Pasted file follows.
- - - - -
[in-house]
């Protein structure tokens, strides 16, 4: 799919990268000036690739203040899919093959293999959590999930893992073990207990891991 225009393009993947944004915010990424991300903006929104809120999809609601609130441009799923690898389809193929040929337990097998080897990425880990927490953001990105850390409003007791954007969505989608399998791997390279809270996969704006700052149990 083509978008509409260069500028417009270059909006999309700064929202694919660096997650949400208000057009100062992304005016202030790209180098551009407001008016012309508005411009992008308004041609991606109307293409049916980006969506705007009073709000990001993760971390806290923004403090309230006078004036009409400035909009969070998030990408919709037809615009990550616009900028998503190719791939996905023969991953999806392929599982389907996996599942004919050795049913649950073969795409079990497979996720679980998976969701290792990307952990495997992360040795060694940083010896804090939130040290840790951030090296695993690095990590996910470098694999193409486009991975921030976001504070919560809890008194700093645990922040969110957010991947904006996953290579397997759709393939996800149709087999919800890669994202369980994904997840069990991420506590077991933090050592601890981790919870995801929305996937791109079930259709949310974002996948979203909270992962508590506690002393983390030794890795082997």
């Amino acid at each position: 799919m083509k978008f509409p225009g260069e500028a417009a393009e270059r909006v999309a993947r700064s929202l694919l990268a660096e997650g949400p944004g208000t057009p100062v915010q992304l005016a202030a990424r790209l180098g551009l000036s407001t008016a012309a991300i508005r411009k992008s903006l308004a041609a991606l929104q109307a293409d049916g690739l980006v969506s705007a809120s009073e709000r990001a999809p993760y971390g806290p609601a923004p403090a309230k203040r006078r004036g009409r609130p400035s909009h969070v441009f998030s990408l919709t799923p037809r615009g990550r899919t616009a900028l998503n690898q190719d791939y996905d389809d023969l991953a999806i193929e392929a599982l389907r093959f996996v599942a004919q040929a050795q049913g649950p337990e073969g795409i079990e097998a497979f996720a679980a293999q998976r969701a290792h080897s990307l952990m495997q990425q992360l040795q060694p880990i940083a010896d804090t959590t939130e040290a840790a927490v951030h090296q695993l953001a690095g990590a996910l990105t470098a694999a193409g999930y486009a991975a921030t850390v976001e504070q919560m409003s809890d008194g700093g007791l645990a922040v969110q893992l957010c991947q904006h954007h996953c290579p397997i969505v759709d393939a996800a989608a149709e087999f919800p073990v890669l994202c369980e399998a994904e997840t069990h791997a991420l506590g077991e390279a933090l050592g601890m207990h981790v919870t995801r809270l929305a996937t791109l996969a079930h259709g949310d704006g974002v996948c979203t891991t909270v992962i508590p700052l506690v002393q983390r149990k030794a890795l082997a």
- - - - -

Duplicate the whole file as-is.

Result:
[in-house]
């Protein structure tokens, strides 16, 4: 799919990268000036690739203040899919093959293999959590999930893992073990207990891991 225009393009993947944004915010990424991300903006929104809120999809609601609130441009799923690898389809193929040929337990097998080897990425880990927490953001990105850390409003007791954007969505989608399998791997390279809270996969704006700052149990 083509978008509409260069500028417009270059909006999309700064929202694919660096997650949400208000057009100062992304005016202030790209180098551009407001008016012309508005411009992008308004041609991606109307293409049916980006969506705007009073709000990001993760971390806290923004403090309230006078004036009409400035909009969070998030990408919709037809615009990550616009900028998503190719791939996905023969991953999806392929599982389907996996599942004919050795049913649950073969795409079990497979996720679980998976969701290792990307952990495997992360040795060694940083010896804090939130040290840790951030090296695993690095990590996910470098694999193409486009991975921030976001504070919560809890008194700093645990922040969110957010991947904006996953290579397997759709393939996800149709087999919800890669994202369980994904997840069990991420506590077991933090050592601890981790919870995801929305996937791109079930259709949310974002996948979203909270992962508590506690002393983390030794890795082997």
């Amino acid at each position: 799919m083509k978008f509409p225009g260069e500028a417009a393009e270059r909006v999309a993947r700064s929202l694919l990268a660096e997650g949400p944004g208000t057009p100062v915010q992304l005016a202030a990424r790209l180098g551009l000036s407001t008016a012309a991300i508005r411009k992008s903006l308004a041609a991606l929104q109307a293409d049916g690739l980006v969506s705007a809120s009073e709000r990001a999809p993760y971390g806290p609601a923004p403090a309230k203040r006078r004036g009409r609130p400035s909009h969070v441009f998030s990408l919709t799923p037809r615009g990550r899919t616009a900028l998503n690898q190719d791939y996905d389809d023969l991953a999806i193929e392929a599982l389907r093959f996996v599942a004919q040929a050795q049913g649950p337990e073969g795409i079990e097998a497979f996720a679980a293999q998976r969701a290792h080897s990307l952990m495997q990425q992360l040795q060694p880990i940083a010896d804090t959590t939130e040290a840790a927490v951030h090296q695993l953001a690095g990590a996910l990105t470098a694999a193409g999930y486009a991975a921030t850390v976001e504070q919560m409003s809890d008194g700093g007791l645990a922040v969110q893992l957010c991947q904006h954007h996953c290579p397997i969505v759709d393939a996800a989608a149709e087999f919800p073990v890669l994202c369980e399998a994904e997840t069990h791997a991420l506590g077991e390279a933090l050592g601890m207990h981790v919870t995801r809270l929305a996937t791109l996969a079930h259709g949310d704006g974002v996948c979203t891991t909270v992962i508590p700052l506690v002393q983390r149990k030794a890795l082997a």